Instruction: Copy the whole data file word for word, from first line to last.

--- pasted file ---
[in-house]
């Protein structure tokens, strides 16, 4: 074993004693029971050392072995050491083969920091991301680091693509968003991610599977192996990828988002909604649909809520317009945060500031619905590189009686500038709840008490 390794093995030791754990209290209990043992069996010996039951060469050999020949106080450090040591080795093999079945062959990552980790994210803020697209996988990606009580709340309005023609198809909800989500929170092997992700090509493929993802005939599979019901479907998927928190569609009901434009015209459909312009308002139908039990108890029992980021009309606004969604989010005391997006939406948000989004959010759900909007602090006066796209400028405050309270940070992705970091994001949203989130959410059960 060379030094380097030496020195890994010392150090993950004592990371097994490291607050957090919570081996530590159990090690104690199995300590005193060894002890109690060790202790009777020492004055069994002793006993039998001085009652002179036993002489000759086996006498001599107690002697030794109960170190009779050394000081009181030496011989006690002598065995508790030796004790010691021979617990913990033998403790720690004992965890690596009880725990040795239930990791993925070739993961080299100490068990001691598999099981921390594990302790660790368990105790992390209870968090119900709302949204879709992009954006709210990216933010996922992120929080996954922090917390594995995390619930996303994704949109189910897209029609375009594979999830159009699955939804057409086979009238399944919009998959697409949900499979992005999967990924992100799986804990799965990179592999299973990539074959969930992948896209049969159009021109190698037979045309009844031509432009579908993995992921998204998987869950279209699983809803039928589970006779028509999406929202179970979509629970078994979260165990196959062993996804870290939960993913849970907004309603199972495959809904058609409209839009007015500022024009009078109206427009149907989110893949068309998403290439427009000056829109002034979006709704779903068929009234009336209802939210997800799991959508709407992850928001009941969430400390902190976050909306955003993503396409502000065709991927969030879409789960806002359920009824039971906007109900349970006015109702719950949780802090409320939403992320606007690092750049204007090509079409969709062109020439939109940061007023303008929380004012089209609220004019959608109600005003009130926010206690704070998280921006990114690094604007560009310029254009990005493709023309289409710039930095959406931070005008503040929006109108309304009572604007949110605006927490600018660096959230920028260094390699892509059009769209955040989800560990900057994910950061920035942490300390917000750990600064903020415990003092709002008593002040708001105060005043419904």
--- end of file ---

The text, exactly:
[in-house]
């Protein structure tokens, strides 16, 4: 074993004693029971050392072995050491083969920091991301680091693509968003991610599977192996990828988002909604649909809520317009945060500031619905590189009686500038709840008490 390794093995030791754990209290209990043992069996010996039951060469050999020949106080450090040591080795093999079945062959990552980790994210803020697209996988990606009580709340309005023609198809909800989500929170092997992700090509493929993802005939599979019901479907998927928190569609009901434009015209459909312009308002139908039990108890029992980021009309606004969604989010005391997006939406948000989004959010759900909007602090006066796209400028405050309270940070992705970091994001949203989130959410059960 060379030094380097030496020195890994010392150090993950004592990371097994490291607050957090919570081996530590159990090690104690199995300590005193060894002890109690060790202790009777020492004055069994002793006993039998001085009652002179036993002489000759086996006498001599107690002697030794109960170190009779050394000081009181030496011989006690002598065995508790030796004790010691021979617990913990033998403790720690004992965890690596009880725990040795239930990791993925070739993961080299100490068990001691598999099981921390594990302790660790368990105790992390209870968090119900709302949204879709992009954006709210990216933010996922992120929080996954922090917390594995995390619930996303994704949109189910897209029609375009594979999830159009699955939804057409086979009238399944919009998959697409949900499979992005999967990924992100799986804990799965990179592999299973990539074959969930992948896209049969159009021109190698037979045309009844031509432009579908993995992921998204998987869950279209699983809803039928589970006779028509999406929202179970979509629970078994979260165990196959062993996804870290939960993913849970907004309603199972495959809904058609409209839009007015500022024009009078109206427009149907989110893949068309998403290439427009000056829109002034979006709704779903068929009234009336209802939210997800799991959508709407992850928001009941969430400390902190976050909306955003993503396409502000065709991927969030879409789960806002359920009824039971906007109900349970006015109702719950949780802090409320939403992320606007690092750049204007090509079409969709062109020439939109940061007023303008929380004012089209609220004019959608109600005003009130926010206690704070998280921006990114690094604007560009310029254009990005493709023309289409710039930095959406931070005008503040929006109108309304009572604007949110605006927490600018660096959230920028260094390699892509059009769209955040989800560990900057994910950061920035942490300390917000750990600064903020415990003092709002008593002040708001105060005043419904």